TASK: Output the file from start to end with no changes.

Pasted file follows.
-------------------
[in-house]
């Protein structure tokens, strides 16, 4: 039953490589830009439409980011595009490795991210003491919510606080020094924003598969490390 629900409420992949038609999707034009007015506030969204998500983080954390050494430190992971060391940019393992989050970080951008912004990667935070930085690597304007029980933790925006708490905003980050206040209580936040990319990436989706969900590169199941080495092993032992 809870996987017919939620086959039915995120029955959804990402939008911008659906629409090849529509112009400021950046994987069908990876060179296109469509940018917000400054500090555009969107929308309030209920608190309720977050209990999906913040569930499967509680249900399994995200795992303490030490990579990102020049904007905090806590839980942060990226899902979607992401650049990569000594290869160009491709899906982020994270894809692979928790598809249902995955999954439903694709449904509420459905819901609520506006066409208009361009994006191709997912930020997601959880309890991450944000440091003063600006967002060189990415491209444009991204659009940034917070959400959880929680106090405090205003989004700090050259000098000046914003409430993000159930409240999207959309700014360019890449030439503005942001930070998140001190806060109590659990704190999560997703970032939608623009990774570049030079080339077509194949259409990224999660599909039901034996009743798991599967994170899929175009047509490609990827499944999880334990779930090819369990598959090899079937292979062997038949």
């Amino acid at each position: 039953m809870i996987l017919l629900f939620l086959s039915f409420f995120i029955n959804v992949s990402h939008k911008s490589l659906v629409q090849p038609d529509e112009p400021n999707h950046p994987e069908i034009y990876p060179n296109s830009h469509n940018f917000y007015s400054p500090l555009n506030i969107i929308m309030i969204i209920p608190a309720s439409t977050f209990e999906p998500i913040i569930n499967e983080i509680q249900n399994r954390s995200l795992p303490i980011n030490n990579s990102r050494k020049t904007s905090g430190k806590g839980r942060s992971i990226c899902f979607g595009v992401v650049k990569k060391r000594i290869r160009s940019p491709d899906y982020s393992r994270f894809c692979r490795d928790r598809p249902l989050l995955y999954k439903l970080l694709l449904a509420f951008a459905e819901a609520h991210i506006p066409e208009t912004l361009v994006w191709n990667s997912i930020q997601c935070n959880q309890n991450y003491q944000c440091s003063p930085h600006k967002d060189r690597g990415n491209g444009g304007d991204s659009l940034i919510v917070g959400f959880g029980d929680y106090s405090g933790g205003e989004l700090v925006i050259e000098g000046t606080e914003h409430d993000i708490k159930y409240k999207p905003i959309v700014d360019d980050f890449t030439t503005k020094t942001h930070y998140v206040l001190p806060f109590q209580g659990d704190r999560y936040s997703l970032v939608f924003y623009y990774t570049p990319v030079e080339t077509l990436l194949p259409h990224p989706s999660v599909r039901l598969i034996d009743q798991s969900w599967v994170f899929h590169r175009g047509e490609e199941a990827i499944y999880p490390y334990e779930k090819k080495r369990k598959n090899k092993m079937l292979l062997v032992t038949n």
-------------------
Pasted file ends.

[in-house]
């Protein structure tokens, strides 16, 4: 039953490589830009439409980011595009490795991210003491919510606080020094924003598969490390 629900409420992949038609999707034009007015506030969204998500983080954390050494430190992971060391940019393992989050970080951008912004990667935070930085690597304007029980933790925006708490905003980050206040209580936040990319990436989706969900590169199941080495092993032992 809870996987017919939620086959039915995120029955959804990402939008911008659906629409090849529509112009400021950046994987069908990876060179296109469509940018917000400054500090555009969107929308309030209920608190309720977050209990999906913040569930499967509680249900399994995200795992303490030490990579990102020049904007905090806590839980942060990226899902979607992401650049990569000594290869160009491709899906982020994270894809692979928790598809249902995955999954439903694709449904509420459905819901609520506006066409208009361009994006191709997912930020997601959880309890991450944000440091003063600006967002060189990415491209444009991204659009940034917070959400959880929680106090405090205003989004700090050259000098000046914003409430993000159930409240999207959309700014360019890449030439503005942001930070998140001190806060109590659990704190999560997703970032939608623009990774570049030079080339077509194949259409990224999660599909039901034996009743798991599967994170899929175009047509490609990827499944999880334990779930090819369990598959090899079937292979062997038949």
């Amino acid at each position: 039953m809870i996987l017919l629900f939620l086959s039915f409420f995120i029955n959804v992949s990402h939008k911008s490589l659906v629409q090849p038609d529509e112009p400021n999707h950046p994987e069908i034009y990876p060179n296109s830009h469509n940018f917000y007015s400054p500090l555009n506030i969107i929308m309030i969204i209920p608190a309720s439409t977050f209990e999906p998500i913040i569930n499967e983080i509680q249900n399994r954390s995200l795992p303490i980011n030490n990579s990102r050494k020049t904007s905090g430190k806590g839980r942060s992971i990226c899902f979607g595009v992401v650049k990569k060391r000594i290869r160009s940019p491709d899906y982020s393992r994270f894809c692979r490795d928790r598809p249902l989050l995955y999954k439903l970080l694709l449904a509420f951008a459905e819901a609520h991210i506006p066409e208009t912004l361009v994006w191709n990667s997912i930020q997601c935070n959880q309890n991450y003491q944000c440091s003063p930085h600006k967002d060189r690597g990415n491209g444009g304007d991204s659009l940034i919510v917070g959400f959880g029980d929680y106090s405090g933790g205003e989004l700090v925006i050259e000098g000046t606080e914003h409430d993000i708490k159930y409240k999207p905003i959309v700014d360019d980050f890449t030439t503005k020094t942001h930070y998140v206040l001190p806060f109590q209580g659990d704190r999560y936040s997703l970032v939608f924003y623009y990774t570049p990319v030079e080339t077509l990436l194949p259409h990224p989706s999660v599909r039901l598969i034996d009743q798991s969900w599967v994170f899929h590169r175009g047509e490609e199941a990827i499944y999880p490390y334990e779930k090819k080495r369990k598959n090899k092993m079937l292979l062997v032992t038949n």